Written by Allison Benedikt for Slate
“This makes me want to never have children.”
That was the IM I got from a fellow Slate contributor aft...
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For the sake of argument, let's explore the possibility that spoiling our children -- creating "brats" who are very comfortable being waited and doted upon -- is good for them.
Parents, it's about finding the right balance and that means taking into account not just your family, including that little darling emptying salt & pepper shakers on the table, but the people all around you as well.
Ever tried any of these on your kids? "Wait until your father gets home." "Don't make me come in there." Or the famous, "You'll do it because I said so." How'd it work?
Basically Amy Chua wrote the book we didn't. Which means my own Tiger Mother was right: my laziness was going to be my "downfall" one day.
Chua explains that Chinese mothers (and parents from other non-white American cultural groups) think about children differently. They think about potential, rather than protection.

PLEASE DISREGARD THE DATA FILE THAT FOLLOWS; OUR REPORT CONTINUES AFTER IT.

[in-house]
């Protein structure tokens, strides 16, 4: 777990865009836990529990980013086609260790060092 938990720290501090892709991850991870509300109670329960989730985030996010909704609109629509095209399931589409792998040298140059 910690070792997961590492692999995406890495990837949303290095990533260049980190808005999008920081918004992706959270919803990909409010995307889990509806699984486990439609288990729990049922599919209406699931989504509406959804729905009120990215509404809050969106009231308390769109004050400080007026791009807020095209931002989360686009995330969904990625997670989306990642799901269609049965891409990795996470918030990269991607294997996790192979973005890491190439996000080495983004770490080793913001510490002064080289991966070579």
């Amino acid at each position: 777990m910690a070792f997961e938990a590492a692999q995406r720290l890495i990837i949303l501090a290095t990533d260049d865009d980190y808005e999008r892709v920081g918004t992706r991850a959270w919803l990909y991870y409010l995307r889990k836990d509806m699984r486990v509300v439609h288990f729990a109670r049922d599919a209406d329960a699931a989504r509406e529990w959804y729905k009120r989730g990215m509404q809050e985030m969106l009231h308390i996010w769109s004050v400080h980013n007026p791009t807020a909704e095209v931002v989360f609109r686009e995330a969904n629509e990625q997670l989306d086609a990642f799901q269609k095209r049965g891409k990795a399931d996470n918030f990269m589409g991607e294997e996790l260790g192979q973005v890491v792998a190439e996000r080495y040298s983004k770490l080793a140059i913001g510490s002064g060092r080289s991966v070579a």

The challenge is not that you are going to have conflicts with your children, but whether they develop into full-scale war that drives you and your children apart.
I wonder whether we Europeans -- who place so much importance on modesty -- cannot perhaps learn something from our transatlantic cousins when it comes to praising children.
Shining light on our "shadow side," the Hogan instruments help people become aware of their derailers-- a strength gone awry.
I don't have kids. Let's call it "Roomy Nest Syndrome." But that doesn't stop me from reading Lisa Belkin whenever I can.
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